These elements are the very basis of your operation. Unfortunately, in the hustle and bustle of college life, it can be easy to overlook these simple truths or overlook them during times of stress. You can also read the text Insomnia“.



The main efforts in student life are intellectual and therefore sedentary. Because of the multiple benefits of physical exercise (eg health, self-esteem, mood), this strategy should be considered. No need to become an athlete to benefit from it! Physical exercise is said to have the ability to predispose the body and mind to intellectual work. This is why active students find it easier to relax and focus during their study periods and exams. Ideally, you should practice the activity at a time when you feel less able to study (this maximizes the effectiveness of the study and minimizes wasted time).
Warning! Do not confuse physical activity (which requires muscles and “cardio”) and training (performance and personal achievement). The first criterion for choosing an activity should be the pleasure of doing it. You can also choose to take more advantage of daily opportunities to move (eg: walking).


It can be helpful to learn a relaxation technique. Applicable on any occasion, it reduces the physical symptoms of stress. There are several effective relaxation methods. It is important to choose a method that you are comfortable with. You can choose to take a class (eg yoga) or try to incorporate one of the relaxation techniques presented in this site.


Do you find it abnormal to have problems?
Do you tend to try not to think about it?
Do you spend more time thinking about your problems than the solutions to solve them?
Do you see your problems as threats rather than challenges?
A problem could be defined as the difference felt (subjectively) between a real situation and an ideal situation. Problem solving is an exercise that aims to clarify the situation that concerns you by defining it in less global and confusing terms (eg: things are bad in my studies) and to analyze it. It has probably happened to you to feel helpless or helpless in a situation, to consider it as “too complicated”. It is then tempting to try not to think about the problem, to run away from it rather than face it.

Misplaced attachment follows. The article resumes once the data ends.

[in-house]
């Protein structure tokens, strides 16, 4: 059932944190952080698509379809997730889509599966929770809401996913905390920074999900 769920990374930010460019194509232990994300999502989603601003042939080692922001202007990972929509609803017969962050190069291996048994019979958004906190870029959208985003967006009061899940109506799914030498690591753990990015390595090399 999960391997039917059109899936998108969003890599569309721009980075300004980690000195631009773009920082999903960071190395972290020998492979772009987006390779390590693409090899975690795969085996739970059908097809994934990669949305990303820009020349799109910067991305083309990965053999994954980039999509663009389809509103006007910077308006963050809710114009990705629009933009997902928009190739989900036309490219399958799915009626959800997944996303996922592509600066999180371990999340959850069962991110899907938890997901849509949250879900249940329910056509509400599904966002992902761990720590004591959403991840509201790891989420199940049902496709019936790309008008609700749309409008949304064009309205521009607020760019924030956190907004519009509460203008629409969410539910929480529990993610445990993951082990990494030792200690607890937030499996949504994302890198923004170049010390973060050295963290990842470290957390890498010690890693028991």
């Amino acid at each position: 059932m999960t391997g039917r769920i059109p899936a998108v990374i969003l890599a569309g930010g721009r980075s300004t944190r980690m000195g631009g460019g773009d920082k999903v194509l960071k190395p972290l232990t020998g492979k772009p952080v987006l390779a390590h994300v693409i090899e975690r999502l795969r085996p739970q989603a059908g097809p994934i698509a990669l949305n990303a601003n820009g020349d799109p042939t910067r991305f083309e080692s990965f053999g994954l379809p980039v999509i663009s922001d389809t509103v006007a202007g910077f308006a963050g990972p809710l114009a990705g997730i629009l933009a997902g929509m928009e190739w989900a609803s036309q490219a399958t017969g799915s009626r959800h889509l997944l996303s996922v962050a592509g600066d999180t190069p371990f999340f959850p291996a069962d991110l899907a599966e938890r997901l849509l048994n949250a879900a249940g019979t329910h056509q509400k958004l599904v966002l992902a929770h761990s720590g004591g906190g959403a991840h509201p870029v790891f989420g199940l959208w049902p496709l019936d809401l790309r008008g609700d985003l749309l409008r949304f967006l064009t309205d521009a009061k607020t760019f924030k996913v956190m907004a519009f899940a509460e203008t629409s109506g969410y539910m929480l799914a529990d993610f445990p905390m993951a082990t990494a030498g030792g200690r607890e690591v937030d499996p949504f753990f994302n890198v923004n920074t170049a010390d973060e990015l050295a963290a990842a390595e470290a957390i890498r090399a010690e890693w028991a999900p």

Do you tend to hold high and rigid demands?
How much do you compare yourself to others?
Do your goals cripple you more than they stimulate you?
How often do you feel dissatisfied, even when you are doing well?
Do you have trouble giving yourself the right to make mistakes?
You can’t consistently stand out from the crowd in college, and for this reason, it’s often more beneficial to compare yourself … to yourself. There is nothing wrong with ambition, but too high demands may discourage and paralyze you more than stimulate you. Some factors are beyond your control; that way, you could really do your best and still be dissatisfied or dissatisfied.
You will then tend to think that what you have done was not enough, to belittle yourself, while redoubling your efforts, to achieve … perfection? This attitude is often characteristic of perfectionist students. They are eternally dissatisfied who maintain doubts about their abilities, despite a multitude of facts that demonstrate their value as people or future professionals.
To relax your expectations and requirements a little: find goals that depend on you as much as possible. Setting smaller goals often makes it easier to reach or even exceed them (which increases rather than decreases self-confidence).
The norm should not be set outside of oneself, but from within; assess what imposing all these requirements on you and identify the inconveniences they cause you (eg: exhaustion, loss of the pleasure of studying);
beyond a certain threshold, the efforts provided harm you more than they help you (eg: stop studying for a well-prepared exam, rather than reassuring you by constantly checking until the last minute );
remember: no trying, no mistakes and no mistakes, no learning; and then, what would happen if you lowered your standards a little, your criteria? How is it so bad if someone is better at something than you?


Anxiety is caused by different perceptions and attitudes which often deserve to be analyzed and evaluated. If you tend to worry, downgrade yourself, or have different concerns frequently, you can read the text Controlling Toxic Thoughts.
Stress Free


We hope that these avenues of solutions will help you achieve a good quality of life, in your student life as well as in your future profession, and to find a level of stress that motivates you, rather than overwhelming you … Not always easy, in a society which values excellence and performance! Allow yourself time to get to know yourself, to learn to master these strategies, and to strike a balance that is satisfactory for you.